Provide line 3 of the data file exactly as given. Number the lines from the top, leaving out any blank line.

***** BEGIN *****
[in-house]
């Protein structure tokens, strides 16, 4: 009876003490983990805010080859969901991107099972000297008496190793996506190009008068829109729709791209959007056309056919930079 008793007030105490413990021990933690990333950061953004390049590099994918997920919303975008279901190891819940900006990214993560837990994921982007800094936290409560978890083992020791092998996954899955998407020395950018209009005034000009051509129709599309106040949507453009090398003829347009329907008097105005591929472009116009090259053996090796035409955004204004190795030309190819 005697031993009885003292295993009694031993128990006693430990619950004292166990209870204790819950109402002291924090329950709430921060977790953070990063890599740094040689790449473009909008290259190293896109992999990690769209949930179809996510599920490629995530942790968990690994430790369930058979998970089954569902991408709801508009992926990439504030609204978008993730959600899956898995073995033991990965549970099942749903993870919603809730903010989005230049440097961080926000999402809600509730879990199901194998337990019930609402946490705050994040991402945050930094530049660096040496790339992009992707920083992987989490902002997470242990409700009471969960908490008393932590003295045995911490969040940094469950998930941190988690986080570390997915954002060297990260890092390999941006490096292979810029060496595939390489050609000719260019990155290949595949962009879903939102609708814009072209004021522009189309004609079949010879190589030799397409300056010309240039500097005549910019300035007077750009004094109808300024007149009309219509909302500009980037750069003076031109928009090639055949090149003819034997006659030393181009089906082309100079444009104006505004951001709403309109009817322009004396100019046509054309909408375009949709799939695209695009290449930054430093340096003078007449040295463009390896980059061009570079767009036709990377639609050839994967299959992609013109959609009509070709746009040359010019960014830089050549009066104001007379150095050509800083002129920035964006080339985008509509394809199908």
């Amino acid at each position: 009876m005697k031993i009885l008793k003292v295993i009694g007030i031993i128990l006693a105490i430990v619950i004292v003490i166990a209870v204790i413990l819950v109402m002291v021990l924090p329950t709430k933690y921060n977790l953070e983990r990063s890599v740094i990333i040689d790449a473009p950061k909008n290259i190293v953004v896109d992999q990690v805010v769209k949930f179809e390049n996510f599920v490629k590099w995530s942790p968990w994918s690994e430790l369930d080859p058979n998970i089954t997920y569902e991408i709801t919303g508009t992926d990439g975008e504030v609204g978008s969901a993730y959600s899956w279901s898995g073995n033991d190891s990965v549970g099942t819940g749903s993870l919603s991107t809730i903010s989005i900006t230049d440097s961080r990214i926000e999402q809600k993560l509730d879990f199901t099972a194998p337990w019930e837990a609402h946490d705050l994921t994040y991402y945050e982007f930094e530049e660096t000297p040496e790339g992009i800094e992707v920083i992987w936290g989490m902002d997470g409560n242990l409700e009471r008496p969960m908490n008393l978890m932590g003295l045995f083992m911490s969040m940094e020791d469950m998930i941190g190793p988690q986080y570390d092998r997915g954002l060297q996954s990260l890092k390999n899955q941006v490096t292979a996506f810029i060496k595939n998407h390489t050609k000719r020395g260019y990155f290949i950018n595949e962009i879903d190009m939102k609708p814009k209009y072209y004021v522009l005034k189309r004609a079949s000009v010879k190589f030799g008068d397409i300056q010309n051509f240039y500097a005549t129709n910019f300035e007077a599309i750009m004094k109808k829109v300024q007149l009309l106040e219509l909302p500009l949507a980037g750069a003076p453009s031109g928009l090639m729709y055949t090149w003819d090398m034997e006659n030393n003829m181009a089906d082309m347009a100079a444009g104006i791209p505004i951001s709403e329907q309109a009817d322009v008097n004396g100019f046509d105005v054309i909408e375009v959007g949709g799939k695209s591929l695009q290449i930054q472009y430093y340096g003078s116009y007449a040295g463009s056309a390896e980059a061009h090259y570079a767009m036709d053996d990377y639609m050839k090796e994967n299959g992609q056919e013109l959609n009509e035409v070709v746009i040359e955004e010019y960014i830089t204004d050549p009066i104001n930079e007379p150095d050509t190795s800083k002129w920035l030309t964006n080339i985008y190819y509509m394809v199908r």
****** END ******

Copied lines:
């Amino acid at each position: 009876m005697k031993i009885l008793k003292v295993i009694g007030i031993i128990l006693a105490i430990v619950i004292v003490i166990a209870v204790i413990l819950v109402m002291v021990l924090p329950t709430k933690y921060n977790l953070e983990r990063s890599v740094i990333i040689d790449a473009p950061k909008n290259i190293v953004v896109d992999q990690v805010v769209k949930f179809e390049n996510f599920v490629k590099w995530s942790p968990w994918s690994e430790l369930d080859p058979n998970i089954t997920y569902e991408i709801t919303g508009t992926d990439g975008e504030v609204g978008s969901a993730y959600s899956w279901s898995g073995n033991d190891s990965v549970g099942t819940g749903s993870l919603s991107t809730i903010s989005i900006t230049d440097s961080r990214i926000e999402q809600k993560l509730d879990f199901t099972a194998p337990w019930e837990a609402h946490d705050l994921t994040y991402y945050e982007f930094e530049e660096t000297p040496e790339g992009i800094e992707v920083i992987w936290g989490m902002d997470g409560n242990l409700e009471r008496p969960m908490n008393l978890m932590g003295l045995f083992m911490s969040m940094e020791d469950m998930i941190g190793p988690q986080y570390d092998r997915g954002l060297q996954s990260l890092k390999n899955q941006v490096t292979a996506f810029i060496k595939n998407h390489t050609k000719r020395g260019y990155f290949i950018n595949e962009i879903d190009m939102k609708p814009k209009y072209y004021v522009l005034k189309r004609a079949s000009v010879k190589f030799g008068d397409i300056q010309n051509f240039y500097a005549t129709n910019f300035e007077a599309i750009m004094k109808k829109v300024q007149l009309l106040e219509l909302p500009l949507a980037g750069a003076p453009s031109g928009l090639m729709y055949t090149w003819d090398m034997e006659n030393n003829m181009a089906d082309m347009a100079a444009g104006i791209p505004i951001s709403e329907q309109a009817d322009v008097n004396g100019f046509d105005v054309i909408e375009v959007g949709g799939k695209s591929l695009q290449i930054q472009y430093y340096g003078s116009y007449a040295g463009s056309a390896e980059a061009h090259y570079a767009m036709d053996d990377y639609m050839k090796e994967n299959g992609q056919e013109l959609n009509e035409v070709v746009i040359e955004e010019y960014i830089t204004d050549p009066i104001n930079e007379p150095d050509t190795s800083k002129w920035l030309t964006n080339i985008y190819y509509m394809v199908r």